If you live in a city that pumps most of its water out of the ground, however, the distinction between consumptive and nonconsumptive uses may be moot. Though some utilities make an effort to pump treated wastewater back into the source aquifer, most discharge it into a stream or river that eventually flows out to the ocean -- meaning water that spirals down your drain doesn't get returned to the city's account. So in those areas, epic showers are just as sinful as profligate lawn spraying.
Energy costs further distort the image of water as a renewable resource. For every gallon of tap water you use, your utility company has to extract it, clean it, pump it to your house, pump it back out, reclean it, and eventually discharge it. [links dropped]
Like everything that is made artificially cheap, water is used lavishly, including the growing of crops like cotton that require huge amounts of water. It is one thing to grow cotton in Southern states with abundant rainfall. It is something else to grow it out in a California desert with water supplied largely at the taxpayers' expense.So what if some guy in Phoenix wants a green yard? If he can pay for it, he should have it: In a free market with full protection of property rights, if he can buy that kind of water, all this nattering about exactly how much water is in any given locale at any given time will have already been rendered moot.
But to solve a real problem, one must first identify a real problem, and to do that, one must correctly identify for whom something might be a problem. That is, one's practical questions always end up being dictated by normative criteria (and thus, a standard of value), and this explains both why we didn't adopt free market solutions to the problem of water supply long ago and why "advances" in environmentalist thought resemble those in creationism in that they light from one "gap" in common knowledge to another.
Environmentalists see water shortages as a problem of keeping humans from using water, rather than as how to help men get what they need. Thus, environmentalists are looking for convenient excuses, while capitalists are fighting for their lives.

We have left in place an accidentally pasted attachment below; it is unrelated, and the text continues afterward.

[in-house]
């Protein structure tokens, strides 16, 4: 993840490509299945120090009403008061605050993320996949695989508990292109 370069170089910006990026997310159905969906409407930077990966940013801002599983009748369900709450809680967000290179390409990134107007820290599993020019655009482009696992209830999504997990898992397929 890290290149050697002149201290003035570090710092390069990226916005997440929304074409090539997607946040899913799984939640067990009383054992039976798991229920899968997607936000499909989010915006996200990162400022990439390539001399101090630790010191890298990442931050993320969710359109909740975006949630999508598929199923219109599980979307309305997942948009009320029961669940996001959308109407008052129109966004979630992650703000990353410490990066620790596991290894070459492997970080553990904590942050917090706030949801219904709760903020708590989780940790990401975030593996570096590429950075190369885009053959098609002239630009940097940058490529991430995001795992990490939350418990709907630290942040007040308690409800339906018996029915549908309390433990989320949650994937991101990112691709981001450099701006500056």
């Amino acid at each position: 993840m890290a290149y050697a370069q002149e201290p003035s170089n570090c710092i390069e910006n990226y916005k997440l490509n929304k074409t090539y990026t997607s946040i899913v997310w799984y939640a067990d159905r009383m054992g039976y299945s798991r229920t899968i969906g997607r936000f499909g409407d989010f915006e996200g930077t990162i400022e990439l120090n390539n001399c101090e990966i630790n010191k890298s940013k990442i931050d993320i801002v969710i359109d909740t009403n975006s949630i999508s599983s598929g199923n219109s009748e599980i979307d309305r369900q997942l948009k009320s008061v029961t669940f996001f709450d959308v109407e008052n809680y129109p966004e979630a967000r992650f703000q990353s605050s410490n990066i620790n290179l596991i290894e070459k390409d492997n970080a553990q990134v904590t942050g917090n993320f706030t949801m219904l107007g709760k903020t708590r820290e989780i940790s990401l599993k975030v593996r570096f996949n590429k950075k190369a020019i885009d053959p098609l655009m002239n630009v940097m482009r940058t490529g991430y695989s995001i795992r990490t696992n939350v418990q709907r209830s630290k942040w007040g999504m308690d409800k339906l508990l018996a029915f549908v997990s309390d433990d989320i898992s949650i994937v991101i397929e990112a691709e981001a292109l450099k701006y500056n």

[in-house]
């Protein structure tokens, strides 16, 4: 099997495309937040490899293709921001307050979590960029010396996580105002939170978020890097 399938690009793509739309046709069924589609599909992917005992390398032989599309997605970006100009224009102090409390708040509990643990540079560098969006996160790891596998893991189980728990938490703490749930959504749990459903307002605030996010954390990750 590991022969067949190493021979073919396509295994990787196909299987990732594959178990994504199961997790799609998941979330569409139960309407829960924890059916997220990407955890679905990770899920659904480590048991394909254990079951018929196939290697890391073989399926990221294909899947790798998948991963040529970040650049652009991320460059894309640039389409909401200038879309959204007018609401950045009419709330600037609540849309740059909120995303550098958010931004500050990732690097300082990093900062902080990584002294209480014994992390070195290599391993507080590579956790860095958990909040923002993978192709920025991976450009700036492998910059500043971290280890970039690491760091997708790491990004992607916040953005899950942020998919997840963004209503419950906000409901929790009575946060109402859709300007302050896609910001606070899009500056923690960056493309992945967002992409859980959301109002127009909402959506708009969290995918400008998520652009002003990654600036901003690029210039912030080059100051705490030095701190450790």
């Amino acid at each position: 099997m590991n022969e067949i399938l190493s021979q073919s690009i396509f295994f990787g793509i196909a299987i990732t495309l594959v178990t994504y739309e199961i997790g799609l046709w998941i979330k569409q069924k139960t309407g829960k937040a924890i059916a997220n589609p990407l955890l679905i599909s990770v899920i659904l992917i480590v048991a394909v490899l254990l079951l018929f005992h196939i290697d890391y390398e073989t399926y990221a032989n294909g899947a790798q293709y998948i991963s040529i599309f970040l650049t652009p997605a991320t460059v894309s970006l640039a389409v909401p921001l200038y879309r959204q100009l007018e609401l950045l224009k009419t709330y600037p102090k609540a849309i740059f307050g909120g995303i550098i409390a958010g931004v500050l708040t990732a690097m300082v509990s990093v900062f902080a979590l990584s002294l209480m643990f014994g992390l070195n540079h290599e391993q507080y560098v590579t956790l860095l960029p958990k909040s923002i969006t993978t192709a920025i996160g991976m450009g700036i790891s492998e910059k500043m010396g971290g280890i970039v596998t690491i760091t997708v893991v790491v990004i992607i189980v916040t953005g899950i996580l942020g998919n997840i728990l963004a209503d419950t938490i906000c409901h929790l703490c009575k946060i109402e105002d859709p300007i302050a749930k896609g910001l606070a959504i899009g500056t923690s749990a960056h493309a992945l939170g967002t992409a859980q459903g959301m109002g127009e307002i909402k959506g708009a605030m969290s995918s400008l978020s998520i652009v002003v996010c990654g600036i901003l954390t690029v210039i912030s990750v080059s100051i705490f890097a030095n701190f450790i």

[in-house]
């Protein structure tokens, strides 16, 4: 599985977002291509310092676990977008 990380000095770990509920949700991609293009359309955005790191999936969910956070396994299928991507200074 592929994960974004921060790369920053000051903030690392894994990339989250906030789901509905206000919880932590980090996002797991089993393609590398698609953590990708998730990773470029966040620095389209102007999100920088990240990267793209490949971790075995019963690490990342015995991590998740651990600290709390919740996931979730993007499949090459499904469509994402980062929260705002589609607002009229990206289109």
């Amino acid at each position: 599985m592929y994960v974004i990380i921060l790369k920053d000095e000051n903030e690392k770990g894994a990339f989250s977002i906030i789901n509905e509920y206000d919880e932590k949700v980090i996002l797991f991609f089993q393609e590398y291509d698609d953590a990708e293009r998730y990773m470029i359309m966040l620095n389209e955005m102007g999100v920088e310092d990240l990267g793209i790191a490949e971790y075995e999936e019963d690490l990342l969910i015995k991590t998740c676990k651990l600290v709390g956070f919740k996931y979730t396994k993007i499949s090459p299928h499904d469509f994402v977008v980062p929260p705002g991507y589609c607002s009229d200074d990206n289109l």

As long as someone's "needing" water trumps someone else's ability to earn it as a criterion for public policy, we will have artificially cheap water, as well as the waste and shortages that go with it. And as long the basis for most people's thinking about ethics involves a prohibition against egoism, it will be to whom (or to what) we give away all this life-giving water that will also drive public policy.
As to the excuses: There is just enough selfishness -- thank goodness -- left in the American people that environmentalists have to pretend to justify their quasi-religious strictures with a veneer of rational- and scientific-sounding reasoning. But for all the conservatives -- Sowell emphatically included -- who think that all that must be done is to strip away this veneer to discredit this ilk once and for all, I have a question: Why, after five decades of debunkery, is environmentalism stronger than ever as a cultural force?
Hint: Don't dismiss the concept of "sin" so easily -- either as motivation or as impossible to ground rationally (and thereby correct once and for all).
Today: Minor edits.